The Hollywood Version
Aurora Snow Reviews ‘Lovelace’
Aurora Snow on what the new biopic of the ‘Deep Throat’ legend, starring Amanda Seyfried, gets wrong.
Deep Throat was a monumental success story. Estimates have it making anywhere from $6 million to more than $600 million, depending on who’s counting. Yet Linda Lovelace, the adult film’s legendary lead, was paid a mere $1,250. Even at the least absurd fraction of the final haul, her share sounds about right to me. In some ways, times haven’t changed all that much, with performers in porn still earning one flat scene rate no matter a film’s gross revenue.
What has changed dramatically since the Lovelace era is how the world of porn is run. Today it’s less of the distraught social playground Lovelace entered and more of the legitimate business it always should have been, complete with licensed agents and medical-testing protocols. Though the adult industry itself is not abusive, there certainly are abusers within the industry—something the onetime Linda Boreman found early on.
Seeing Lovelace, the biopic that’s opening in theaters Friday, brought back a flood of memories from my early days in adult: the story of a “good girl” seeking affection, embarrassed by compliments, and, ultimately, afraid to shed her clothes but willing to do so in order to please. To this day, there are some men in porn that prey on fresh, young meat, using a naive new girl like she’s a piece of real estate to be owned. I know several girls, myself included, who have lived to tell the tale of the male porno parasitic host. Yet few of the tales I know are as tragic or dark as that of Linda Lovelace.
Lovelace illustrates well the rise to porn stardom, from the insecurities that get you in the door to the excitement that keeps you moving deeper into the house of sin. It’s no surprise that this modest Linda Boreman (played by Amanda Seyfried) fell for the wrong guy. Brought up in a strict, conservative household by a fiercely Catholic mother (here, a barely recognizable Sharon Stone) and forced to give up her illegitimate baby, Boreman was looking for a way out. When it came in the form of Chuck Traynor, a fast-talking businessman showering her with compliments, she took it. From one controlling relationship to another, Linda slipped into something she felt comfortable with.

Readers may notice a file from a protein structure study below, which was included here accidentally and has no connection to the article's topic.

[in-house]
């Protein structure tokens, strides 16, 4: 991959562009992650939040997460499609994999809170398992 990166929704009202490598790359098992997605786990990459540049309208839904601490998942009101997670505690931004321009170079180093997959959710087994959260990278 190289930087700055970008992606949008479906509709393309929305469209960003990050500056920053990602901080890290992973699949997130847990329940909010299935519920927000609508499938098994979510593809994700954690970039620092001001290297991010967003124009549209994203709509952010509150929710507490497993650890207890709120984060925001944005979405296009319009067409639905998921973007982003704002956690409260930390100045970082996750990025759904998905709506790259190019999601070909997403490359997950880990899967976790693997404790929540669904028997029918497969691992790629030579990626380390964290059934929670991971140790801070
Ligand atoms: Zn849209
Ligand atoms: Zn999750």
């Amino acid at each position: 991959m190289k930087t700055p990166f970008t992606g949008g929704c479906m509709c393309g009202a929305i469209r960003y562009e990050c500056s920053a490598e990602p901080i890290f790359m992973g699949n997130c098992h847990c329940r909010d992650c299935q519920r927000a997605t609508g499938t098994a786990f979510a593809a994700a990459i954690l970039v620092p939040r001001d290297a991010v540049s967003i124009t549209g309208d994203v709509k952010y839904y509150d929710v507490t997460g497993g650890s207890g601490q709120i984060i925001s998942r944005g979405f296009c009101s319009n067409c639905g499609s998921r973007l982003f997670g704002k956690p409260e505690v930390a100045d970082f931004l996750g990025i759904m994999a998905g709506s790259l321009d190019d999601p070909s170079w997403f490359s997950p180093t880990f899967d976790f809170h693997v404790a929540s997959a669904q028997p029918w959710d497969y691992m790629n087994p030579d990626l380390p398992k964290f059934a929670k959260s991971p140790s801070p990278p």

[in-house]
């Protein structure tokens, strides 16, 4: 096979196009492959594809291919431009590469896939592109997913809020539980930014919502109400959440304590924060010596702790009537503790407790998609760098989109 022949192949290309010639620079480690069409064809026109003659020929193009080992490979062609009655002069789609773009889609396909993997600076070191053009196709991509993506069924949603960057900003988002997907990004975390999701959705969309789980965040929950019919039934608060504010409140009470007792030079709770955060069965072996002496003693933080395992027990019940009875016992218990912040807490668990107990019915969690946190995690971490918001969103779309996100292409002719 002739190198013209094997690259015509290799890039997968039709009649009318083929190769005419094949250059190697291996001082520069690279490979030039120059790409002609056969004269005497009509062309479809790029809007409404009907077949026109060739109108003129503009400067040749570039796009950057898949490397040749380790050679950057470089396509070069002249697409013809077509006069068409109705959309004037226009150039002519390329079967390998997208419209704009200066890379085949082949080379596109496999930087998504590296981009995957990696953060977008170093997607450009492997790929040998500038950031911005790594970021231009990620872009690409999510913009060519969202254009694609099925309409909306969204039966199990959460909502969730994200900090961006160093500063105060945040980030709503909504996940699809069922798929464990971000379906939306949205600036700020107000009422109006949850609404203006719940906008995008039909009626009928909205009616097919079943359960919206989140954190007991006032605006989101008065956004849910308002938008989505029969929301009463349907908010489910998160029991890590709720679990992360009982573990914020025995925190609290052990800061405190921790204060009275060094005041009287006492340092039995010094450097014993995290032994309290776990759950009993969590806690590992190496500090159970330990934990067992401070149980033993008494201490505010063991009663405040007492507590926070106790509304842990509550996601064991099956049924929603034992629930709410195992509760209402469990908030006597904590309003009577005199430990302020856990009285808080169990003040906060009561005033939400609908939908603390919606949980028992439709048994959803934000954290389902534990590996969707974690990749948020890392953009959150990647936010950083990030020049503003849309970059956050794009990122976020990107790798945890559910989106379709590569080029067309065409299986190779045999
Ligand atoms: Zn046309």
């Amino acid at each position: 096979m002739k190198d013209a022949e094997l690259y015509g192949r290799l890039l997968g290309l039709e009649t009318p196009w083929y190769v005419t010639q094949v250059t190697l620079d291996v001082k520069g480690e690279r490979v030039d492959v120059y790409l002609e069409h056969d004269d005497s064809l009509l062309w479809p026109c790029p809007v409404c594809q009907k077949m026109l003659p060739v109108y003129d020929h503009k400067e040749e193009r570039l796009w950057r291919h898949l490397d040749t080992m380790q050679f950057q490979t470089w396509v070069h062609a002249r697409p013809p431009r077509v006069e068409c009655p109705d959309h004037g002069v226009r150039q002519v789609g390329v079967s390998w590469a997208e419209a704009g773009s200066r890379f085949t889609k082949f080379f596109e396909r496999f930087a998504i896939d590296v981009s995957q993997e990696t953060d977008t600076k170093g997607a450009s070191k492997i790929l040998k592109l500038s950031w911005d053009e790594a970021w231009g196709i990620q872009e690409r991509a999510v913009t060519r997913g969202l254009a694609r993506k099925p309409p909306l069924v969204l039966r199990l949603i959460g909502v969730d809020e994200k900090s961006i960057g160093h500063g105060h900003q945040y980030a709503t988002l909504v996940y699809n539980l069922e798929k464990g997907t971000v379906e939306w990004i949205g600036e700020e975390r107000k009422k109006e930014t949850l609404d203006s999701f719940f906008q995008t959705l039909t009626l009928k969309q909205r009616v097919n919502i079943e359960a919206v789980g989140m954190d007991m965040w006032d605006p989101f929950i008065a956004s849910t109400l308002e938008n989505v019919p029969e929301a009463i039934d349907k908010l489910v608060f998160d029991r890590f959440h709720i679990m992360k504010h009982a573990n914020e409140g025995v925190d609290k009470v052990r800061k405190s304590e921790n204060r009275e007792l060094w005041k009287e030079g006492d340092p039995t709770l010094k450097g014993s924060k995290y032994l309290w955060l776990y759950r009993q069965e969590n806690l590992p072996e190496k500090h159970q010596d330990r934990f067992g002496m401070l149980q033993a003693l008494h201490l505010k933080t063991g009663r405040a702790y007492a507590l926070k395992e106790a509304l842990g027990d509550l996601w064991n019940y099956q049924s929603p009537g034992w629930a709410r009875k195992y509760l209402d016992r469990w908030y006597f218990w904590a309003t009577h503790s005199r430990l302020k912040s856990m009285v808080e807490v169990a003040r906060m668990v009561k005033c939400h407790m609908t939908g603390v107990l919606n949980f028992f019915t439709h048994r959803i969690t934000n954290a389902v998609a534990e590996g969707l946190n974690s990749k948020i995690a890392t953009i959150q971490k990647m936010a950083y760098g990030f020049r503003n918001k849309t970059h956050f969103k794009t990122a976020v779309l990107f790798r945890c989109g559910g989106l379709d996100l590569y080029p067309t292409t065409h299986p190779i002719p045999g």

While Lovelace gets many things right, it is the title character herself who seems to be severely underscripted. Though the movie paints Linda as a simple victim most of the time, the real-life Linda was far more complex and could have benefited from a more sophisticated telling. Thankfully, Seyfried’s nuanced portrayal of Linda makes up for some of the complexities the script lacked. Peter Sarsgaard does a commendable job playing up the nauseating aspects of Traynor, who, in his own sick way, might have cared for Linda. He took the barefaced girl under his wing, taught her new tricks—and then exploited her trust in him.
The ingenuity of Lovelace was to show the distinction between two realities, both potentially true. Linda’s tenebrous tale isn’t fully revealed until we see her take a polygraph test six years later, when the film takes us back to some of the same moments we’ve already seen, but from a dour perspective. Ironic how she paved the way for the sexual revolution while trapped in it.
“You made me beautiful” is not just a line uttered by Seyfried’s character, but something I’ve heard and said myself numerous times on set. Rarely do girls in porn give themselves any credit for being beautiful. It’s because of someone else’s tireless work—the makeup artist, the director, or the photographer’s artistic tinkering. Someone else deserves the credit. As one of the porn producers says to Traynor in the film, “You own the product.” Perhaps it’s the lack of self-worth that tricks some girls down the rabbit hole into believing they’re nothing more than a marketable product.
While I enjoyed this telling of the Lovelace story and its stellar performances, any number of documentaries or news reports will turn up a more layered image of Linda Boreman’s dark journey than this Hollywood version. Even so, there are some truths in this film—and when they hit, they hit hard.